If you’re anything like me, teaching a young child how to swim can be challenging. However, over my two years of experience, I’ve figured out a few things that have helped me.
1. Make up a schedule
When you set up a few different lessons in one day, it’s easy to make mistakes. Some people schedule theirs weeks in advance, while others do so the day before, which can get confusing. As soon as you confirm a time/date you’re going to have a lesson, add it to your phone or paper calendar. I learned that the hard way. (I’ve made the mistake of scheduling two lessons at once more than I should have. Luckily, those affected were flexible and forgiving. Not everyone will be.) It’s calming to be able to wake up, look at your calendar, and know exactly what you have to do that day.
2. Keep them Short
I personally do not offer swimming lessons for more than a half hour at a time. Some children can be difficult to entertain even for 30 short minutes, and a distracted child won’t be able to learn quickly or easily.
3. Switch Topics
Drills and kick can get repetitive, and if the kids get bored, they won’t cooperate. One of their favorite things to do is go underwater 1.5 seconds after you start speaking, come back up, pretend they heard everything you said, and proceed to do the opposite of what you asked. This can be extremely frustrating. Switch from kick, to swimming with the noodle, to diving sticks, etc., until you run out of time. The younger ones tend to get bored every few minutes. If you keep them on their toes, they’ll be more attentive and learn what you need them to.
4. Kicking is key
I don’t think there’s anything I say more than the words Let’s do some kick. The thing I see most with the little ones is that their legs sink when they try to tread (or swim freestyle). They need to be able to balance out their bodies. Keeping their legs as straight as possible and kicking with a kickboard (or holding onto the gutter) is essential to learning how to swim. With practice, this will eventually allow them to stay afloat.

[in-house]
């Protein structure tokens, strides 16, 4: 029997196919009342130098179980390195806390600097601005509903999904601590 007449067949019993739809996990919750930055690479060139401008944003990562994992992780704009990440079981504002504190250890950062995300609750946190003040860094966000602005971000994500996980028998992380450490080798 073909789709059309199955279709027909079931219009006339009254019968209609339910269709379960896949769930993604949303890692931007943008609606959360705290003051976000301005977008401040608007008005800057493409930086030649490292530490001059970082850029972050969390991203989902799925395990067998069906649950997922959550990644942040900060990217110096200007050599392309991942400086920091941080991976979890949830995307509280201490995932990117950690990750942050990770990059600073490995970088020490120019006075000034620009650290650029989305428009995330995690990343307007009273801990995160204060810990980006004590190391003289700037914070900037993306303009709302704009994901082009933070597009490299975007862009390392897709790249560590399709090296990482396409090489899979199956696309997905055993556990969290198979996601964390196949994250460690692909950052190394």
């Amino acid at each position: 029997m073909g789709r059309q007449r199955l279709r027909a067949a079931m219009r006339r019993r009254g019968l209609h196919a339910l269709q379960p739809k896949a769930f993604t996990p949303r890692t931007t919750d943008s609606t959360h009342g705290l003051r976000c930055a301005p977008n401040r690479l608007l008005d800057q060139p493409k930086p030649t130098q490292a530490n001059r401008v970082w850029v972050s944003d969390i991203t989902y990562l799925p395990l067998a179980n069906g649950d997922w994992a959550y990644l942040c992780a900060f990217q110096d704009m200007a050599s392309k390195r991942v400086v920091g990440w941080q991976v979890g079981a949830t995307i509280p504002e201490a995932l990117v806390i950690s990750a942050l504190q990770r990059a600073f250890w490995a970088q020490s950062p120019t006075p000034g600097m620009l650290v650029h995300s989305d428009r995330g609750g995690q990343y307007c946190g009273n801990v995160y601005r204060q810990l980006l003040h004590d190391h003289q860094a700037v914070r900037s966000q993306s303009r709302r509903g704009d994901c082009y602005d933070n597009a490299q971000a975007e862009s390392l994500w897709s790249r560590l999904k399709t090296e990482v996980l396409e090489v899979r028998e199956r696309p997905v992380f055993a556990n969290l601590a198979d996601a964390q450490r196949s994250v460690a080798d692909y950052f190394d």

I try to start out my lessons on an experimental basis. What would you like to learn? Can you swim in the five feet by yourself? Do you like jumping in? Be sure to ask the parents as well as the child what they would like to get out of their lessons. Families with two siblings sometimes try and schedule their kids at the same time, but I’ve found that working with two kids at once can be distracting and counterproductive. In some cases, like if you’re working with a younger and older sibling, the younger one tries to mirror what the older one does, so it can be beneficial to work with them together. You have to figure out what works for each child, because everyone is different.
6. Make a game out of it
The kids that are the most fun to work with are the ones that like a challenge. Challenge them to swim from the wall to the ladder, and if their feet touch the ground, they have to start over. After they’ve done that, have them try again, except a little bit further. It is important to make sure you take everything slowly, which can be difficult when swimming is so easy to us. My favorite thing to do is bring my hula hoop into the pool, stand it up perpendicular to the bottom of the pool, and have the child swim through it. Bright, eye-catching diving sticks can be super helpful as well. Ask them to pick their favorite color and go get it from the bottom of the pool. Take baby steps going deeper each time. By the time they’re in the deep end, they won’t even have realized how far they have come.
7. Lighten up
The child you are working with is most likely starting out using a floatie. Yes, there are great for safety and comfort, but learning to swim is about going out of your comfort zone. Gently tell them that you want them to try using something else, and that it’s going to help them float, too. Gradually give them lighter and lighter floating devices until they are swimming with a noodle, and then nothing at all.
8. Words are important
Being a swimmer for 10 years now, it is easy to use terms like “fly, back, breast, and free”, which, while automatic to us, sounds like a foreign language to others. Find different ways to explain things. I now call butterfly kick “dolphin kick” or “mermaid kick”, and ask them to think like a dolphin (glue their legs together like a tail.) When teaching breaststroke kick, I find that kids are more prone to getting it if they say the movements out loud (up, out, together) as they kick. Associate a word with each movement.
9. Make them feel safe
One of the most frustrating things can be fear. For the majority of children, water is scary. It can be difficult to pass the fear stage. However, it helps that I am a lifeguard. The kids tend to feel safer when I am wearing my red Guard bathing suit. If you tell the child that you’ll stay right with them, they are more inclined to do so. Let them hold onto you. They will grab your hand when they need to. Constantly remind them “I have been swimming for years” or “I am a lifeguard” and that you are right with them and that they will be safe. Trust means the world when it comes to teaching them how to take on the scary deep end.